Giant-Sized Footsteps?

From coaches on the hot seat to new defensive coordinators, from early struggles to season sweeps at the hands of division rivals, we detail the numerous parallels between the 2007 Giants' championship run and the surging 2009 Packers.

First, they were swept by their red-hot rival to fall behind in the division championship race. Then, they were upset in a game that everyone assumed they'd win.

The 2009 Green Bay Packers?

Yes, but also the 2007 New York Giants.

It's not a perfect comparison, but there are plenty of parallels between this year's Packers and those Giants, who shocked the world by winning three road playoff games before stunning New England in the Super Bowl.

The year before

Like the Packers, who plunged from 13-3 in 2007 to 6-10 in 2008, the Giants fell from 11-5 in 2005 to 8-8 in 2006.

Behind first-year starting quarterback Aaron Rodgers, the 2008 Packers lost seven games by four points or less. The 2006 Giants weren't quite so inept in close games under quarterback Eli Manning, who was in his first season as the full-time starter. But three losses by five points or less, including back-to-back three-point losses, doomed the Giants.

The Packers fell apart down the stretch in 2008, losing five straight before winning the meaningless finale. The Giants did the same, losing six of their final seven before salvaging the finale.

So, not surprisingly, both teams entered training camp the following summer with muted expectations.

The coaches

All of which put the head coaches on notice.

For the Giants' Tom Coughlin, he was given one year to try a kinder-and-gentler approach with his players. While the Packers' Mike McCarthy wasn't under any such win-or-else demands from the franchise, there was increasing pressure from the fans — many of whom remain upset at McCarthy and general manager Ted Thompson for how the messy situation with Brett Favre was handled.

In New York, Coughlin hired Steve Spagnuolo to run an aggressive defense. In Green Bay, McCarthy hired Dom Capers to run an aggressive defense. In both cases, these were make-or-break hires. Had those changes backfired, the head coaches would have been the next ones with their head on the chopping block. Neither got an ounce of help in free agency, though both reaped the rewards of superb draft classes.

The Packers are seeking their first Super Bowl win since the 1996 season.
Getty Images
The division sweeps

The heat only mounted on Coughlin and McCarthy after early-season disappointments.

The Giants started 0-2, with Spagnuolo's defense giving up 45 points to NFC East rival Dallas in Week 1 and 35 points to Green Bay in Week 2. That loss to the Packers was seen as particularly troubling in New York, given Green Bay's collective 12-20 record over the previous two seasons, when Favre had thrown 38 touchdowns and 47 interceptions. The Giants recovered to win six straight games but lost to the Cowboys again, 31-20.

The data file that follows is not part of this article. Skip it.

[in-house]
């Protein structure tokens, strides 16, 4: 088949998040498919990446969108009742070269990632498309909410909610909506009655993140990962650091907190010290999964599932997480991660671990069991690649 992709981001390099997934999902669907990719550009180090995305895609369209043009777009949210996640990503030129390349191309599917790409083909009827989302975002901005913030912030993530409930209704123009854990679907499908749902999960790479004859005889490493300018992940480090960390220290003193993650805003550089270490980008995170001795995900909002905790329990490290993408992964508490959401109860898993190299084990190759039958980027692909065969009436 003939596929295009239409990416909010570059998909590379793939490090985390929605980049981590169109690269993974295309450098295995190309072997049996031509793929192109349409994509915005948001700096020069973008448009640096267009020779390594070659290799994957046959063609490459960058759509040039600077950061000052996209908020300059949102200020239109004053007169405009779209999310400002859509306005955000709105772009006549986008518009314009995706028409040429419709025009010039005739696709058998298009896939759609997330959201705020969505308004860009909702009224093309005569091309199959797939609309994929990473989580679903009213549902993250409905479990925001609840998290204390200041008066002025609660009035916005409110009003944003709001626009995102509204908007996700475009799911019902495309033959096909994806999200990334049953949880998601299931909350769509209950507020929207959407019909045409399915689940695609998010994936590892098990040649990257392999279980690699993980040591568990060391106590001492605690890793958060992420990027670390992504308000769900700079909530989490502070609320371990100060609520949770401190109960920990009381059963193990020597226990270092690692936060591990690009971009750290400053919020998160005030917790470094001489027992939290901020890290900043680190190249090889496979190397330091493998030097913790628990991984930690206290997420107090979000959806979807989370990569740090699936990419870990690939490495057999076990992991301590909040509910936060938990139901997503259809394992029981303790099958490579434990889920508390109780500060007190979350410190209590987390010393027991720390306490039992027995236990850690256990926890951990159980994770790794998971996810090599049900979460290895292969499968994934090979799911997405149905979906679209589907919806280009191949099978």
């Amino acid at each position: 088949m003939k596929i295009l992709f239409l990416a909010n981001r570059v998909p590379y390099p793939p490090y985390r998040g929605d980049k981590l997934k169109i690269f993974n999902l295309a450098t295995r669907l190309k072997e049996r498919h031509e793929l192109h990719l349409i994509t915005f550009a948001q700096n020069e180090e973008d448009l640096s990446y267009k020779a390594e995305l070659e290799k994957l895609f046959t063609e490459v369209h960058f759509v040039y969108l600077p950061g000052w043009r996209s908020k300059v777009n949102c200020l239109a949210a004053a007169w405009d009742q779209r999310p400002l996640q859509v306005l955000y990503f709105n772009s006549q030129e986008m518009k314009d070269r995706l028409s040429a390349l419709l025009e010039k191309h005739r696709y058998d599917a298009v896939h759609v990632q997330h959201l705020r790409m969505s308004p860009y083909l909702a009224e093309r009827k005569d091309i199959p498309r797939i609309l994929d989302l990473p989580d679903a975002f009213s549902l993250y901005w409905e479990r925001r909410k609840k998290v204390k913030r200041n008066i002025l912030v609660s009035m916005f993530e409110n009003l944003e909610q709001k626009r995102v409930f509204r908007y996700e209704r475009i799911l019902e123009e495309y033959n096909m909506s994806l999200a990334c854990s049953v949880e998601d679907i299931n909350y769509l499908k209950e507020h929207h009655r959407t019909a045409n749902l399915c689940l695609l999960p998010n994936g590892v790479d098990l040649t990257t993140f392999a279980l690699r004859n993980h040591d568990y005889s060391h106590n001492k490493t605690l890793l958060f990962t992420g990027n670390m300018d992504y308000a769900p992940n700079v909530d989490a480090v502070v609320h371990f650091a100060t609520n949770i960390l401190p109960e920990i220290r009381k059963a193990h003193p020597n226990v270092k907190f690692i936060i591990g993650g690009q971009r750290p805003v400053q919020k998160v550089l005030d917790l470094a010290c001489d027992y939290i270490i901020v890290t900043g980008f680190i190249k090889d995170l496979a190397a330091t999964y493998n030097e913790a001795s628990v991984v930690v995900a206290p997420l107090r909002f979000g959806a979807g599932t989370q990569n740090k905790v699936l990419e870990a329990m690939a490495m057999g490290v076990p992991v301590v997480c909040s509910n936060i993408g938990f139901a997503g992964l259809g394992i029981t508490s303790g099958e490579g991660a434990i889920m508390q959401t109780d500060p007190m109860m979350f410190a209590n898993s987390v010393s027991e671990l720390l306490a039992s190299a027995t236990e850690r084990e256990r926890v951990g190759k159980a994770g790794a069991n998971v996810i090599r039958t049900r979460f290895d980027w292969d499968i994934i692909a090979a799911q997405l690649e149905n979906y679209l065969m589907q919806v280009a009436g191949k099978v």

While New York was very much in the playoff hunt at 6-3, its NFC East hopes were practically over with Dallas at 8-1 and holding a season sweep. Getting crushed at the Meadowlands by Tarvaris Jackson and the struggling Vikings a couple weeks later didn't help matters.

The Packers started 2-2, but a Week 2 loss to the Bengals was seen as particularly troubling, given Cincinnati's collective 11-20-1 record over the previous two seasons. Then there was the Week 4 debacle at Minnesota, when prominent players such as Charles Woodson questioned Capers' plan in the wake of a 30-23 loss to the Vikings. Then, the Packers gave up a combined 76 points in back-to-back losses to Minnesota and previously winless Tampa Bay.

That left the Packers' season on life support at 4-4. And forget about the NFC North race, with the Vikings at 7-1 and holding a season sweep.

The turnaround

The Giants were staring 0-3 in the face. They trailed at Washington 17-3 at halftime but rallied to win 24-17. The game ended with the Giants stopping the Redskins on four consecutive plays from the 1-yard line.

The turning point of Green Bay's season came courtesy of the defense, as well. The Packers beat Dallas 17-7, with the defense holding the third-ranked Cowboys offense to 111 yards through three quarters. That was the springboard to the four-game winning streak the Packers are carrying to Chicago on Sunday. They've allowed 57 points in those games and boast the league's top-ranked defense.

A daunting challenge

What the Giants accomplished in the playoffs to win the Super Bowl is one of the most impressive feats in NFL history.

They had to win three road games in the NFC playoffs. They had to avenge the regular-season sweep to Dallas. They had to win at Green Bay and at Dallas, which posted 13-3 records and had been the class of the NFC all season. The victory at Green Bay in the NFC championship game came in brutal conditions.

For the Packers to follow this comparison to the ultimate destination, they'll have to pull off a similar playoff hat trick. They'd have to win three games on the road. They'd probably have to avenge the regular-season sweep to Minnesota. They'd probably have to beat both Minnesota and New Orleans. The Vikings are 10-2 and the Saints are 12-0, and both have been seen as the class of the NFC all season. Instead of brutal weather, it would be brutal crowd noise with two dome games.

And the Super Bowl? The Giants shocked the undefeated Patriots. The Packers? Well, the Colts are 12-0 entering this weekend.

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Bill Huber is publisher of Packer Report magazine and and has written for Packer Report since 1997. E-mail him at, or leave him a question in Packer Report's subscribers-only Packers Pro Club forum. Find Bill on Twitter at and Facebook under Bill Huber.

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